By Karen Nettler, MSW
For many of us, we first enter into our relationships with our significant others in the prime of our lives — our 20’s and 30’s. We repeat that familiar refrain with conviction: “For better or for worse, in sickness and in health.” But who can truly grasp what that could mean until circumstances change dramatically?
For countless couples not yet considered elderly, it becomes reality much sooner than they expected. Through illness or accident, sometimes in an instant, or over an extended period of time, it happens that the relationship of a couple is severely challenged by a necessary change in roles. Early onset dementia, multiple sclerosis, Parkinson’s or traumatic brain injury are just a few of the causes for this change in health status — and the resulting change in the relationship of two adult partners.
Where once both members of the couple may have been equal partners in raising a family, participating in the work force, enjoying a wide range of social and recreational activities, and looking forward to gracefully growing old and spending their “golden years” together, instead now their “new normal” relationship is quite different.
This “new normal” often means the “well spouse” is carrying the majority of the responsibility. And now, as a consequence of a disabling condition in one partner, the “well spouse” has become a caregiver as well. There are new tasks to shoulder, more demands on the caregiver’s time and energy, economic worries, and frustrations in dealing with the health care system. Too often the demands and stresses of caregiving lead to social isolation, depression, and conflicted feelings such as resentment and guilt. Many neglect their own needs, giving priority to the needs of spouse and family. All of these reactions can compromise the physical and emotional health of the caregiving spouse or partner.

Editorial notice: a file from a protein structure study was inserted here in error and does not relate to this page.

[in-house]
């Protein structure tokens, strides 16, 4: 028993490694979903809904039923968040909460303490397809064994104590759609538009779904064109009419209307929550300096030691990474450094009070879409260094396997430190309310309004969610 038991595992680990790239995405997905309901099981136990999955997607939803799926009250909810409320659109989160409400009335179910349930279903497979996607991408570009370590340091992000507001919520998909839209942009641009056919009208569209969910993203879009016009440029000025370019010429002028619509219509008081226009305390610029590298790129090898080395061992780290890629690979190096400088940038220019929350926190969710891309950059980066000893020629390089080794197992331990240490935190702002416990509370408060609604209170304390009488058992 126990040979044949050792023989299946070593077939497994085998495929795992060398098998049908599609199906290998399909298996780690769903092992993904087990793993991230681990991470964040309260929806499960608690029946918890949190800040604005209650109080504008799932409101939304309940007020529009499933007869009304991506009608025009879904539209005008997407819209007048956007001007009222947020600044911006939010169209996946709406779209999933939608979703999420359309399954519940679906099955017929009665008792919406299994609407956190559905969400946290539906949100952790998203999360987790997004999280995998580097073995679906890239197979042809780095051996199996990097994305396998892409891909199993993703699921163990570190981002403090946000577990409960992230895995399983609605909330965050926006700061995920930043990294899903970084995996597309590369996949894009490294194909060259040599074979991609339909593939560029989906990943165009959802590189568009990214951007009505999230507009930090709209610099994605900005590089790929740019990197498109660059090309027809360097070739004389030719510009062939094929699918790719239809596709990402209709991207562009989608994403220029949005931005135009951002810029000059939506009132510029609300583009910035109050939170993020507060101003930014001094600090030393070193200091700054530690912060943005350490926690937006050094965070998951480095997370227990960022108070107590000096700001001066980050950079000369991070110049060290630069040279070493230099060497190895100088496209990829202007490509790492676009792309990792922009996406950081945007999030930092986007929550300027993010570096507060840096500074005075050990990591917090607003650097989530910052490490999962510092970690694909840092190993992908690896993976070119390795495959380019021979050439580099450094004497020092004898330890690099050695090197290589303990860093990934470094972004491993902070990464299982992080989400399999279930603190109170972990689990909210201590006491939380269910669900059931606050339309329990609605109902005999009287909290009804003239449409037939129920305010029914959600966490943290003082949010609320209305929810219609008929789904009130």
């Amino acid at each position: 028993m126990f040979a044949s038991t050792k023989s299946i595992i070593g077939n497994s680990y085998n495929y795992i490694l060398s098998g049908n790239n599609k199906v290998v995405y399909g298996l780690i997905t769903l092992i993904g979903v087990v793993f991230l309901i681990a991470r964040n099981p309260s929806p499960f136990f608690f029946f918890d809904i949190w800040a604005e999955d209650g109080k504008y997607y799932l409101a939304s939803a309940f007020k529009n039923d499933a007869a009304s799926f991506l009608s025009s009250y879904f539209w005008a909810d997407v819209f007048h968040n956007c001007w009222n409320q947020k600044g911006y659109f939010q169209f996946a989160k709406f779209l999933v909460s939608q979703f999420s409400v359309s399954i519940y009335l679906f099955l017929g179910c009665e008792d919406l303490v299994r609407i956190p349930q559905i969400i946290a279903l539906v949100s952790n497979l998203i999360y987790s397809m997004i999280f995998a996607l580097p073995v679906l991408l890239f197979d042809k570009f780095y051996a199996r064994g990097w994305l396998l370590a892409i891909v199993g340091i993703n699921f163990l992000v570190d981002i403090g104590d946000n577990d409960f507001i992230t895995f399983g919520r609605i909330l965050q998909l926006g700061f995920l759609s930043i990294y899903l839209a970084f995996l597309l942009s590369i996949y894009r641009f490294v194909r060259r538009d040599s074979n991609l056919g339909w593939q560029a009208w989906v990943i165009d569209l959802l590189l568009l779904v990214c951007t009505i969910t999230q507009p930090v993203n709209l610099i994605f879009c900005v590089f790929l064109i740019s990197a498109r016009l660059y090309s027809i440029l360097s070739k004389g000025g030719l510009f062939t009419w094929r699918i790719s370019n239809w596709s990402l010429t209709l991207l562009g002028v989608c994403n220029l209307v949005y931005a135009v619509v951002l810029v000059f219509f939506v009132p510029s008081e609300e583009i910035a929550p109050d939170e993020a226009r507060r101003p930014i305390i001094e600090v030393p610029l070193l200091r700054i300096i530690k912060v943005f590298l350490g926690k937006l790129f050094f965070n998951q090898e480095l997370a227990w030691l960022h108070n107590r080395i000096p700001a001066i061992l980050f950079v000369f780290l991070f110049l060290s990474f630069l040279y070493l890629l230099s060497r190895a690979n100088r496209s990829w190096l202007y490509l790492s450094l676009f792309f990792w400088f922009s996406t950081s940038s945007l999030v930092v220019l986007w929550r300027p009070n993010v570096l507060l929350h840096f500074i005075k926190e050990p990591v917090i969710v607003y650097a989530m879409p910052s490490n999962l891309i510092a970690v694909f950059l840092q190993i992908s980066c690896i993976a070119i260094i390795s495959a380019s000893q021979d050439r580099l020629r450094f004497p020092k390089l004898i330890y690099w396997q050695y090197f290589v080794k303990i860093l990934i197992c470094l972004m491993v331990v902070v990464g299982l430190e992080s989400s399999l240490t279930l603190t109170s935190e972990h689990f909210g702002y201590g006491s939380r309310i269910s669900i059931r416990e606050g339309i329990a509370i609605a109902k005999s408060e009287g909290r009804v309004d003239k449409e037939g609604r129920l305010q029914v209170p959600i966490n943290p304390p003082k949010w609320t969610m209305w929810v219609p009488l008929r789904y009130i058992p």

November is Family Caregivers Month. The Well Spouse Association, a national non-profit membership organization dedicated to addressing the needs of the caregiving spouse or partner, offers the following suggestions:
- Recognize your need to have a part of your life separate from the illness and spousal caregiving.
- Take regular respite breaks. If necessary, hire an aide to look after your ill spouse.
- Look for and accept support from wherever you can get it. Ask friends and family to do specific tasks. Consider joining a peer support group of other spousal caregivers, like the Well Spouse Association.
- Recognize the dangers of negativity and depression for a spousal caregiver, and seek professional help, such as talk therapy and medication if necessary.
- Reflect a positive attitude of resilience, and a readiness to re-evaluate priorities. Adapt to the constantly changing “new normal” that the illness – the “elephant in the room” – brings.
JCS offers monthly support groups for Dementia Caregivers and Parkinson’s Disease. In addition, Jewish Community Services provides a wide array of individualized services that can support individuals and families as they navigate this “new normal.” Also, there are several Well Spouse Association support groups in Maryland. For more information, visit www.wellspouse.org.
JCS provides a broad range of services that meet the diverse, multi-dimensional needs of individuals and families throughout Central Maryland. We offer guidance and support when you are seeking solutions for emotional well-being, aging and caregiving, parenting, job seeking, employers and businesses, achieving financial stability, living with special needs, and preventing risky behaviors. To learn more, please visit our home page or call 410-466-9200.
Karen Nettler is Director of Community Connections for JCS.